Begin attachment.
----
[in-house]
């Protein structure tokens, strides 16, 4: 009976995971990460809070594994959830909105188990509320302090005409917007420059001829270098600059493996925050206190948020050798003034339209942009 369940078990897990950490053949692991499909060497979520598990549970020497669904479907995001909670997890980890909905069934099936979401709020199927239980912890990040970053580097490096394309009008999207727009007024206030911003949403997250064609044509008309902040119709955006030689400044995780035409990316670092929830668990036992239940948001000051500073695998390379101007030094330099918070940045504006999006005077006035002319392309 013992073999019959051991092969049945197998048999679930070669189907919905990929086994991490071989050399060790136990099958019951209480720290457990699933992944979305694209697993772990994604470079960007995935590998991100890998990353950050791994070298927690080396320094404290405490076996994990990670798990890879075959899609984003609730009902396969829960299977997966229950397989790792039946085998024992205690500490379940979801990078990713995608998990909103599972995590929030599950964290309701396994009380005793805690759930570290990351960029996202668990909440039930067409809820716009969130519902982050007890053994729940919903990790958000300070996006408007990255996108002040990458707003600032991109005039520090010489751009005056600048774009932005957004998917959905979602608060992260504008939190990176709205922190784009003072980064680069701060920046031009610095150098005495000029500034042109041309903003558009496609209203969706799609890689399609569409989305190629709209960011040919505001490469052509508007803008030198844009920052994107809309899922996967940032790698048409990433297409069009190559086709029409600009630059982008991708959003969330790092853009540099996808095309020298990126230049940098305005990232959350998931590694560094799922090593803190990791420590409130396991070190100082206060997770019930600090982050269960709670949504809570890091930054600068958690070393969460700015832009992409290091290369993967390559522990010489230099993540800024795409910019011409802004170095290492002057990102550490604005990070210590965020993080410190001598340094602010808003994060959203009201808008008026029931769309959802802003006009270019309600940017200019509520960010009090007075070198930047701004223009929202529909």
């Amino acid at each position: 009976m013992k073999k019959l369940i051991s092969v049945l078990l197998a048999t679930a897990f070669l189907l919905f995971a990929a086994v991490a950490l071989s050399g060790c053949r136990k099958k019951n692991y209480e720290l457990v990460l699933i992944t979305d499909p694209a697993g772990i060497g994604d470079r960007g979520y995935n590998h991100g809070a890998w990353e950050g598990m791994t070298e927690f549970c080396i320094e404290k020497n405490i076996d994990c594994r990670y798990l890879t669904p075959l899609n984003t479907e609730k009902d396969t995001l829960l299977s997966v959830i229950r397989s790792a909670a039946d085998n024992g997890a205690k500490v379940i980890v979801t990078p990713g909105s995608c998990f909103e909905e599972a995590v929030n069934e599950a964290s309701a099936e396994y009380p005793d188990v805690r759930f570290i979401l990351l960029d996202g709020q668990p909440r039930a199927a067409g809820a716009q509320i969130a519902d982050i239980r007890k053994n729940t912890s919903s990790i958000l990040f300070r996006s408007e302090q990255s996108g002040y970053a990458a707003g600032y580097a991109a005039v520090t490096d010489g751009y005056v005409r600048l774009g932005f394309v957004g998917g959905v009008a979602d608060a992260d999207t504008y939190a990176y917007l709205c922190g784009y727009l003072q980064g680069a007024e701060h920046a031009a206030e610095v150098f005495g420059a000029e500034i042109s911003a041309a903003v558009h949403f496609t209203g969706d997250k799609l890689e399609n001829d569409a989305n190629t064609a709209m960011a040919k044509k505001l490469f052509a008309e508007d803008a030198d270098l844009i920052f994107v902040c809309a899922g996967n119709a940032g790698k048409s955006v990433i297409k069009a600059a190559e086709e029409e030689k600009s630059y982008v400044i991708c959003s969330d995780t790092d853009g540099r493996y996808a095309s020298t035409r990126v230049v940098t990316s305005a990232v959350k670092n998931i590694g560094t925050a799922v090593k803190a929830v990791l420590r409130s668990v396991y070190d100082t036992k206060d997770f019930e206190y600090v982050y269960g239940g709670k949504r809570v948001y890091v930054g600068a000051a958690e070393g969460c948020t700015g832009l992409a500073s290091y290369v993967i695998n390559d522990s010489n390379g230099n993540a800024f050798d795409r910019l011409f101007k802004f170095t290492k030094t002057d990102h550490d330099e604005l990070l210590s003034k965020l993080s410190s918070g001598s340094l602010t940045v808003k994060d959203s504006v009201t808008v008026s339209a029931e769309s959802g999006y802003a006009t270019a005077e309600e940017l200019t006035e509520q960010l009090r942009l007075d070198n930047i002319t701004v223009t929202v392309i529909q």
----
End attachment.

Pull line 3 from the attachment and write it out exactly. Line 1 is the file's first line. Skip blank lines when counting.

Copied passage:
């Amino acid at each position: 009976m013992k073999k019959l369940i051991s092969v049945l078990l197998a048999t679930a897990f070669l189907l919905f995971a990929a086994v991490a950490l071989s050399g060790c053949r136990k099958k019951n692991y209480e720290l457990v990460l699933i992944t979305d499909p694209a697993g772990i060497g994604d470079r960007g979520y995935n590998h991100g809070a890998w990353e950050g598990m791994t070298e927690f549970c080396i320094e404290k020497n405490i076996d994990c594994r990670y798990l890879t669904p075959l899609n984003t479907e609730k009902d396969t995001l829960l299977s997966v959830i229950r397989s790792a909670a039946d085998n024992g997890a205690k500490v379940i980890v979801t990078p990713g909105s995608c998990f909103e909905e599972a995590v929030n069934e599950a964290s309701a099936e396994y009380p005793d188990v805690r759930f570290i979401l990351l960029d996202g709020q668990p909440r039930a199927a067409g809820a716009q509320i969130a519902d982050i239980r007890k053994n729940t912890s919903s990790i958000l990040f300070r996006s408007e302090q990255s996108g002040y970053a990458a707003g600032y580097a991109a005039v520090t490096d010489g751009y005056v005409r600048l774009g932005f394309v957004g998917g959905v009008a979602d608060a992260d999207t504008y939190a990176y917007l709205c922190g784009y727009l003072q980064g680069a007024e701060h920046a031009a206030e610095v150098f005495g420059a000029e500034i042109s911003a041309a903003v558009h949403f496609t209203g969706d997250k799609l890689e399609n001829d569409a989305n190629t064609a709209m960011a040919k044509k505001l490469f052509a008309e508007d803008a030198d270098l844009i920052f994107v902040c809309a899922g996967n119709a940032g790698k048409s955006v990433i297409k069009a600059a190559e086709e029409e030689k600009s630059y982008v400044i991708c959003s969330d995780t790092d853009g540099r493996y996808a095309s020298t035409r990126v230049v940098t990316s305005a990232v959350k670092n998931i590694g560094t925050a799922v090593k803190a929830v990791l420590r409130s668990v396991y070190d100082t036992k206060d997770f019930e206190y600090v982050y269960g239940g709670k949504r809570v948001y890091v930054g600068a000051a958690e070393g969460c948020t700015g832009l992409a500073s290091y290369v993967i695998n390559d522990s010489n390379g230099n993540a800024f050798d795409r910019l011409f101007k802004f170095t290492k030094t002057d990102h550490d330099e604005l990070l210590s003034k965020l993080s410190s918070g001598s340094l602010t940045v808003k994060d959203s504006v009201t808008v008026s339209a029931e769309s959802g999006y802003a006009t270019a005077e309600e940017l200019t006035e509520q960010l009090r942009l007075d070198n930047i002319t701004v223009t929202v392309i529909q």